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18-21 age group showing an upswing

By Randy Thoms Jan 4, 2024 | 4:47 AM

Students gather for orientation at Confederation College, September 2023. Photo courtesy Confederation College

The Northern Policy Institute says the 18-to-21 age group in northern Ontario is on the rise.

A new report suggests the region could see the age group increase by 13 per cent by 2034.

NPI says that would increase applications to the region’s colleges and universities by 15 per cent.

Post-secondary institutions in recent years have taken steps to increase the number of international students.

Lead researcher William Dunstan says there has been no impact on the enrolment of domestic students.

He says that could change over the next decade as we see the demographic rebound in young adults.

“When you start to see that rebound in domestic enrolments, that can create sort of attention and possibly financial instability when there now starts to need to be hard decisions about how many international students you want to receive versus how many domestic students,” says Dunstan.

The most recent statistics indicate international students make up about 10 per cent of the total student enrollment to as 60 per cent in some colleges and universities.

Northern Ontario-born students account for about 45 per cent of enrolment.

The NPI report notes under current funding arrangements, the region’s institutions have no financial incentive to increase enrolment by more than three per cent.

With international students paying as much as five times the tuition of domestic students, the report states colleges and universities have a financial disincentive against reducing international enrolment to create room for a growing domestic population of young adults.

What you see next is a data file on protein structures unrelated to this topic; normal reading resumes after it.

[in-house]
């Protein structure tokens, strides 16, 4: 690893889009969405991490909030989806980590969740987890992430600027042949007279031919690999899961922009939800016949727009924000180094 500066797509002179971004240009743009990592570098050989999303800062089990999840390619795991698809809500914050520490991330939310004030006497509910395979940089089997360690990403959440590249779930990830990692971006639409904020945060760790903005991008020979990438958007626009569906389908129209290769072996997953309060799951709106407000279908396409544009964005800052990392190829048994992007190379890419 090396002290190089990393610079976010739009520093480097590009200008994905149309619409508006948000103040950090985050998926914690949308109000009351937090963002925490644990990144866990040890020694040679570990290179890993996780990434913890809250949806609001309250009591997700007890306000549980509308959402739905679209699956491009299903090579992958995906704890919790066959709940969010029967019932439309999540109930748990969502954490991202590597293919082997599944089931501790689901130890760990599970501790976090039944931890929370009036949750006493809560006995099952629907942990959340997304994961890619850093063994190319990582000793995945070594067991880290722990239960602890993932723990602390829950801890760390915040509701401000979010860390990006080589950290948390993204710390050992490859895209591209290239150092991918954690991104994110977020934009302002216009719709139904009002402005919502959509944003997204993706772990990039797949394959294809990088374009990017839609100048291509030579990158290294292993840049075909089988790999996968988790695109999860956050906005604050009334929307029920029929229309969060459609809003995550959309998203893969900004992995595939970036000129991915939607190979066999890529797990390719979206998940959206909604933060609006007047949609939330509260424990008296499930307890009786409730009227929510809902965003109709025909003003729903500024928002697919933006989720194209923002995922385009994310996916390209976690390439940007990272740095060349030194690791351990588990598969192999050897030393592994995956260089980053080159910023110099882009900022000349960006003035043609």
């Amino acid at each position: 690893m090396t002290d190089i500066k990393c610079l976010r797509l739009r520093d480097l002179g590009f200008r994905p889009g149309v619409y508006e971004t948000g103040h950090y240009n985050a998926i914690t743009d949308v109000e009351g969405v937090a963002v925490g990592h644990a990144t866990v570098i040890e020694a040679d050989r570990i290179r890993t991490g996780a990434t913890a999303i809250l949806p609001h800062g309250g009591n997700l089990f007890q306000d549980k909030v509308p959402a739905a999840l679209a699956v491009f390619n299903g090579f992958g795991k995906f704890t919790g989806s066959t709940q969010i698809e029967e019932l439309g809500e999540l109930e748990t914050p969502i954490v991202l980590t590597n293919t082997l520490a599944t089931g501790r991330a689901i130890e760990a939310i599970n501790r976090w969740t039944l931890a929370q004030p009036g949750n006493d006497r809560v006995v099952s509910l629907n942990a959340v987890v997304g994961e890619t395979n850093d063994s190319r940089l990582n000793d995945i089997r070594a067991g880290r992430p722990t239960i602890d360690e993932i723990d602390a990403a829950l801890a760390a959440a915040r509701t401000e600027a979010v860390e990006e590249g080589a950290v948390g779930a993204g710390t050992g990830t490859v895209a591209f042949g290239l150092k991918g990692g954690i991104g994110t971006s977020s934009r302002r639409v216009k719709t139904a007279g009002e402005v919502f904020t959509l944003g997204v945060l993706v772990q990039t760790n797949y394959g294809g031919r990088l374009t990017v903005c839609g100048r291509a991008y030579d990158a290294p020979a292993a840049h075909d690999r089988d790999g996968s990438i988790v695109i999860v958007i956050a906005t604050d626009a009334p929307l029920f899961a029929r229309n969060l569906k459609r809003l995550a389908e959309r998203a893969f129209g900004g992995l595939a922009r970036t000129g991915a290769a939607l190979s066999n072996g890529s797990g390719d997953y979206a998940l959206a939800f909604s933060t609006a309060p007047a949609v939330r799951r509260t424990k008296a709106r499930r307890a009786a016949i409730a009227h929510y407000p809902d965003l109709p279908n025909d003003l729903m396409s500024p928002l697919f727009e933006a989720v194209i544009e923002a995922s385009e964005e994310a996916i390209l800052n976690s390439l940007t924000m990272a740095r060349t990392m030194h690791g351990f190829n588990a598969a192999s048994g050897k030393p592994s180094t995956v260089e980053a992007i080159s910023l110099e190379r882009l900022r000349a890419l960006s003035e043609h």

“It sort of forces tension between the idea of the revenue and the financial stability from international students and the desire of institutions to serve local youth, create opportunities and support local youth and the local economy. For governments, there’s the decision of how they’re going to approach this,” says Dunstan.

One option is to increase funding, but the research paper does not suggest what the level of government should be.

He says that is best left to government and the post-secondary institutions to determine.

The report also touches on the importance of retaining international students.

“It’s really important for the school and the broader community to make an effort to be welcoming and to retain students after graduation so that they stay in the community. They contribute to the local economy, and we get benefits in the community from that.”

“What we don’t want is a situation where sudents are coming into northern Ontario, take space at local colleges and then leave northern Ontario.”

Dunstan says there have been good efforts and initiatives to attract and retain immigrants in northern Ontario that will be even more important in the near future.